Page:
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(Bloomberg Business) -- The West Africa Ebola outbreak looks to be petering out. In the week ended Jan. 25, fewer than 100 new confirmed cases were reported: 30 in Guinea, 4 in Liberia, and 65 in Sierra Leone. That’s down from more than a thousand new cases a week at the height of the outbreak. Liberia has reopened its schools for the first time since July, and the World Health Organization reports the focus has shifted from slowing transmission to ending the epidemic. The rapid decline in cases is a testament to the considerable bravery and hard work of local medical staff (488 of whom have died) as well as doctors, nurses, and other volunteers from around the world.
But the toll has been high: almost 9,000 deaths already, more than 22,000 cases, and massive disruption to the world economy costing billions of dollars. A big reason for that cost was a slow global response. The number of Ebola treatment center beds for safely isolating patients began ramping up only as the epidemic was already declining, for example. The U.S. Congress authorized $5.4 billion to fight the disease, but only in mid- December last year. Most of that money will arrive in West Africa after the epidemic ends.
Last week, Margaret Chan, the director-general of the World Health Organization, accepted her group’s share of the blame: “The world, including WHO, was too slow to see what was unfolding before us.” To improve response times, she called for stronger enforcement of the legally binding standards governing surveillance and border control that are set in the WHO International Health Regulations. Without good surveillance, disease threats can fester undetected until they are considerably harder to contain. At the moment, countries simply declare they have the capacity to meet global standards and the WHO takes their word for it. There should be a system of independent review, backed up with international assistance and support to ensure that all countries really do have the capacity to track infectious disease outbreaks and control their spread across borders.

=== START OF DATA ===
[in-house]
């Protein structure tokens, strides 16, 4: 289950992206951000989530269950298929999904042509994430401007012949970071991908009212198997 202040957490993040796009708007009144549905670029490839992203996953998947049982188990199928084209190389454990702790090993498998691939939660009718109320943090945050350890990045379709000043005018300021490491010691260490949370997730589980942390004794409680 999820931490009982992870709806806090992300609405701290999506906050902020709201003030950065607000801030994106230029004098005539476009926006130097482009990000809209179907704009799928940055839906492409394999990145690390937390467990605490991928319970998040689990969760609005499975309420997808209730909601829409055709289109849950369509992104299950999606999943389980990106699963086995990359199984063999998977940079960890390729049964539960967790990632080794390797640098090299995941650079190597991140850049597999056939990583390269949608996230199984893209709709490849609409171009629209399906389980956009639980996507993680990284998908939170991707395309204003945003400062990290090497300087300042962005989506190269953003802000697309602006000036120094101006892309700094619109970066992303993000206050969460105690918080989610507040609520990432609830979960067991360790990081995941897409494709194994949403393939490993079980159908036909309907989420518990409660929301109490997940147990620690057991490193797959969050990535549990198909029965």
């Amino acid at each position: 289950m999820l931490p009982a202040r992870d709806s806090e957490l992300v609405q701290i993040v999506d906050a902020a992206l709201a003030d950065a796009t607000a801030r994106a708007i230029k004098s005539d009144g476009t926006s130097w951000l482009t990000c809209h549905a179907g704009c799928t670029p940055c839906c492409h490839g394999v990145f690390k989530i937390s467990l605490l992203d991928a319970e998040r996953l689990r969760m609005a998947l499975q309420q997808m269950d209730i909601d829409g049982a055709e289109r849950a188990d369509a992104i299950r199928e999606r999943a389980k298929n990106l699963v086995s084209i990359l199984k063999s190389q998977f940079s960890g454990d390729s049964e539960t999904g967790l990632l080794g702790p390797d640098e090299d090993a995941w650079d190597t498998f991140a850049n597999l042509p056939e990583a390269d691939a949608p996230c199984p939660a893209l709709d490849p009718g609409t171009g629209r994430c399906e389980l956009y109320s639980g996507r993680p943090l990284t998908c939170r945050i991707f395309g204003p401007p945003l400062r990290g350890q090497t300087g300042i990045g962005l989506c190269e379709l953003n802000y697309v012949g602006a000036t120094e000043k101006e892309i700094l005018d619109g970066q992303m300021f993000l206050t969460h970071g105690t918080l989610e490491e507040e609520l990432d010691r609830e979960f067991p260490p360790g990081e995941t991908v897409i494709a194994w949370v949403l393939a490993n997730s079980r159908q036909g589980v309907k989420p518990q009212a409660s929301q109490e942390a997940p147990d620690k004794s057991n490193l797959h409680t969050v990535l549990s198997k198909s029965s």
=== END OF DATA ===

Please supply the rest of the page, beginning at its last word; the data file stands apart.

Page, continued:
Chan also called for a “public health reserve workforce” to support emergency response. The world has a system for responding to military threats using national armies under a United Nations flag. Today, 90,000 troops are involved in peacekeeping operations from South Sudan to the India-Pakistan border. We need a similar system to respond to international infectious disease emergencies—one that enables the World Health Organization to rapidly mobilize, deploy, and support doctors and nurses from a roster of trained volunteers across member countries.
Finally, Chan noted that Ebola has been known for almost 40 years, and yet there is no cure or vaccine. It's largely thanks to the U.S. Defense Department’s concern that Ebola could be used in a terror or bio-warfare attack that the research effort had made any progress prior to the outbreak, with both vaccines and therapies in early trials. But the global health research system is primarily driven by market pressures. The cost of bringing a drug through the regulatory processes to market averages around $1 billion. That's a big reason why pharmaceutical companies would rather spend money on treatments for the diseases of the rich than for conditions that largely affect people in countries like Liberia with total annual health expenditures as low as $65 per person per year (that’s less than $300 million for the whole country).